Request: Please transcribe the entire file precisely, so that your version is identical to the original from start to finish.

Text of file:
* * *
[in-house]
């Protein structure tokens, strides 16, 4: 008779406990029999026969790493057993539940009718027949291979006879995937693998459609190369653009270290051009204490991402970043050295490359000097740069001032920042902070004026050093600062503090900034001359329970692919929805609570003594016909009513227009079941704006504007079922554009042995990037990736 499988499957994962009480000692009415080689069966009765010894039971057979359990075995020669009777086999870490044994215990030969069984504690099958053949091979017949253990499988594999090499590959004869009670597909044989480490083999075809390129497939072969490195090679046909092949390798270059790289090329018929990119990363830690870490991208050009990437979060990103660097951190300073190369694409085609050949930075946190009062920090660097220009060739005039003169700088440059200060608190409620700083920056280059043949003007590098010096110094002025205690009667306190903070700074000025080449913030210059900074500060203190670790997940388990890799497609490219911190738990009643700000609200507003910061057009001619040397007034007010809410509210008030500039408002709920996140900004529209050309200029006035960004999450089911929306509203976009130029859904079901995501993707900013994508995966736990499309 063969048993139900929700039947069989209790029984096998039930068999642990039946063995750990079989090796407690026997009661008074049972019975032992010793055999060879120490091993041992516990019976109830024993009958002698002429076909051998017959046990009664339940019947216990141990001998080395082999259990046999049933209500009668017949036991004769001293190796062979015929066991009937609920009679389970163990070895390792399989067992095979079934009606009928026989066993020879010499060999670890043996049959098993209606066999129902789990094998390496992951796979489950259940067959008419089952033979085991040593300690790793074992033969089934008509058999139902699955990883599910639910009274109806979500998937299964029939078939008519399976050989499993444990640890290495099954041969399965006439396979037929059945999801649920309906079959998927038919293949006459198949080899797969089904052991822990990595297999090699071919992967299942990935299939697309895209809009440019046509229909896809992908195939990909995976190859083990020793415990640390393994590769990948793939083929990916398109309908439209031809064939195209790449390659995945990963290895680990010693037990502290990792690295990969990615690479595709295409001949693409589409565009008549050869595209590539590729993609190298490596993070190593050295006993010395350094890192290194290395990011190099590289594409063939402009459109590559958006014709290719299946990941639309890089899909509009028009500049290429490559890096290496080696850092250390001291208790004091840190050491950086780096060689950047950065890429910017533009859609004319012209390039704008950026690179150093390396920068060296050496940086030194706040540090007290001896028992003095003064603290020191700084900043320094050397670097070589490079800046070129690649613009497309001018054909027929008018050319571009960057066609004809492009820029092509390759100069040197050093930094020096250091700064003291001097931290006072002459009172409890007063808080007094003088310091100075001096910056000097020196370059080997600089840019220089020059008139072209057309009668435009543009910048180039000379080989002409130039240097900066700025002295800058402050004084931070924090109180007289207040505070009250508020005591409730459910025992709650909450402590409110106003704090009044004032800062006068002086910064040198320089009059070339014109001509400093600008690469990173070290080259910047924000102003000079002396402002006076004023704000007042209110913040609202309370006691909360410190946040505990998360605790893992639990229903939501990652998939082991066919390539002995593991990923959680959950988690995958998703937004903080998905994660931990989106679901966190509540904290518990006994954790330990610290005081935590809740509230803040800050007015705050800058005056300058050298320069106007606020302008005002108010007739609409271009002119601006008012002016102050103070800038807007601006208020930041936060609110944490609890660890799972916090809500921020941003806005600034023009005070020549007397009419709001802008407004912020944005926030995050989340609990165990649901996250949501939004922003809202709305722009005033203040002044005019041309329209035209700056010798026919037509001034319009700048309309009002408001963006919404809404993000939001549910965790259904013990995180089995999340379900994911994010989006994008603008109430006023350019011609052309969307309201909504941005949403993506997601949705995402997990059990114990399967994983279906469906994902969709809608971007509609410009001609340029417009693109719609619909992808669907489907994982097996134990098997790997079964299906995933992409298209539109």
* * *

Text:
[in-house]
């Protein structure tokens, strides 16, 4: 008779406990029999026969790493057993539940009718027949291979006879995937693998459609190369653009270290051009204490991402970043050295490359000097740069001032920042902070004026050093600062503090900034001359329970692919929805609570003594016909009513227009079941704006504007079922554009042995990037990736 499988499957994962009480000692009415080689069966009765010894039971057979359990075995020669009777086999870490044994215990030969069984504690099958053949091979017949253990499988594999090499590959004869009670597909044989480490083999075809390129497939072969490195090679046909092949390798270059790289090329018929990119990363830690870490991208050009990437979060990103660097951190300073190369694409085609050949930075946190009062920090660097220009060739005039003169700088440059200060608190409620700083920056280059043949003007590098010096110094002025205690009667306190903070700074000025080449913030210059900074500060203190670790997940388990890799497609490219911190738990009643700000609200507003910061057009001619040397007034007010809410509210008030500039408002709920996140900004529209050309200029006035960004999450089911929306509203976009130029859904079901995501993707900013994508995966736990499309 063969048993139900929700039947069989209790029984096998039930068999642990039946063995750990079989090796407690026997009661008074049972019975032992010793055999060879120490091993041992516990019976109830024993009958002698002429076909051998017959046990009664339940019947216990141990001998080395082999259990046999049933209500009668017949036991004769001293190796062979015929066991009937609920009679389970163990070895390792399989067992095979079934009606009928026989066993020879010499060999670890043996049959098993209606066999129902789990094998390496992951796979489950259940067959008419089952033979085991040593300690790793074992033969089934008509058999139902699955990883599910639910009274109806979500998937299964029939078939008519399976050989499993444990640890290495099954041969399965006439396979037929059945999801649920309906079959998927038919293949006459198949080899797969089904052991822990990595297999090699071919992967299942990935299939697309895209809009440019046509229909896809992908195939990909995976190859083990020793415990640390393994590769990948793939083929990916398109309908439209031809064939195209790449390659995945990963290895680990010693037990502290990792690295990969990615690479595709295409001949693409589409565009008549050869595209590539590729993609190298490596993070190593050295006993010395350094890192290194290395990011190099590289594409063939402009459109590559958006014709290719299946990941639309890089899909509009028009500049290429490559890096290496080696850092250390001291208790004091840190050491950086780096060689950047950065890429910017533009859609004319012209390039704008950026690179150093390396920068060296050496940086030194706040540090007290001896028992003095003064603290020191700084900043320094050397670097070589490079800046070129690649613009497309001018054909027929008018050319571009960057066609004809492009820029092509390759100069040197050093930094020096250091700064003291001097931290006072002459009172409890007063808080007094003088310091100075001096910056000097020196370059080997600089840019220089020059008139072209057309009668435009543009910048180039000379080989002409130039240097900066700025002295800058402050004084931070924090109180007289207040505070009250508020005591409730459910025992709650909450402590409110106003704090009044004032800062006068002086910064040198320089009059070339014109001509400093600008690469990173070290080259910047924000102003000079002396402002006076004023704000007042209110913040609202309370006691909360410190946040505990998360605790893992639990229903939501990652998939082991066919390539002995593991990923959680959950988690995958998703937004903080998905994660931990989106679901966190509540904290518990006994954790330990610290005081935590809740509230803040800050007015705050800058005056300058050298320069106007606020302008005002108010007739609409271009002119601006008012002016102050103070800038807007601006208020930041936060609110944490609890660890799972916090809500921020941003806005600034023009005070020549007397009419709001802008407004912020944005926030995050989340609990165990649901996250949501939004922003809202709305722009005033203040002044005019041309329209035209700056010798026919037509001034319009700048309309009002408001963006919404809404993000939001549910965790259904013990995180089995999340379900994911994010989006994008603008109430006023350019011609052309969307309201909504941005949403993506997601949705995402997990059990114990399967994983279906469906994902969709809608971007509609410009001609340029417009693109719609619909992808669907489907994982097996134990098997790997079964299906995933992409298209539109």